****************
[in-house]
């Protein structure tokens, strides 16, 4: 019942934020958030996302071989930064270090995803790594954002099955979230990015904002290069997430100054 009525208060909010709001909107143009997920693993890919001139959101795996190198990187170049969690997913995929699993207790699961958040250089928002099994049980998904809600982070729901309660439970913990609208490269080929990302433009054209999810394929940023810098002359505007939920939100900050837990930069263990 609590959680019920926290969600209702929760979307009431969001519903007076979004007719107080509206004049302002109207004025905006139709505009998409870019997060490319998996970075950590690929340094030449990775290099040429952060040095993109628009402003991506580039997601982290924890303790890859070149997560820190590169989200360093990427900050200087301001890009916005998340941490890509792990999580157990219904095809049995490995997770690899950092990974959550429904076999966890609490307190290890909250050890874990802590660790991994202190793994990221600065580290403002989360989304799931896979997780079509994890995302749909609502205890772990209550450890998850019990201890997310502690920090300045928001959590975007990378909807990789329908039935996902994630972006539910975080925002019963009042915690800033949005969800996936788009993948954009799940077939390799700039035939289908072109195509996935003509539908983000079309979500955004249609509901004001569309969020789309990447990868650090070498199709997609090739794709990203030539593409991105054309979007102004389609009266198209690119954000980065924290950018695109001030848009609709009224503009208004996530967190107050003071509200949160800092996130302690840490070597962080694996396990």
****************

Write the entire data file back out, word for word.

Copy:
[in-house]
């Protein structure tokens, strides 16, 4: 019942934020958030996302071989930064270090995803790594954002099955979230990015904002290069997430100054 009525208060909010709001909107143009997920693993890919001139959101795996190198990187170049969690997913995929699993207790699961958040250089928002099994049980998904809600982070729901309660439970913990609208490269080929990302433009054209999810394929940023810098002359505007939920939100900050837990930069263990 609590959680019920926290969600209702929760979307009431969001519903007076979004007719107080509206004049302002109207004025905006139709505009998409870019997060490319998996970075950590690929340094030449990775290099040429952060040095993109628009402003991506580039997601982290924890303790890859070149997560820190590169989200360093990427900050200087301001890009916005998340941490890509792990999580157990219904095809049995490995997770690899950092990974959550429904076999966890609490307190290890909250050890874990802590660790991994202190793994990221600065580290403002989360989304799931896979997780079509994890995302749909609502205890772990209550450890998850019990201890997310502690920090300045928001959590975007990378909807990789329908039935996902994630972006539910975080925002019963009042915690800033949005969800996936788009993948954009799940077939390799700039035939289908072109195509996935003509539908983000079309979500955004249609509901004001569309969020789309990447990868650090070498199709997609090739794709990203030539593409991105054309979007102004389609009266198209690119954000980065924290950018695109001030848009609709009224503009208004996530967190107050003071509200949160800092996130302690840490070597962080694996396990």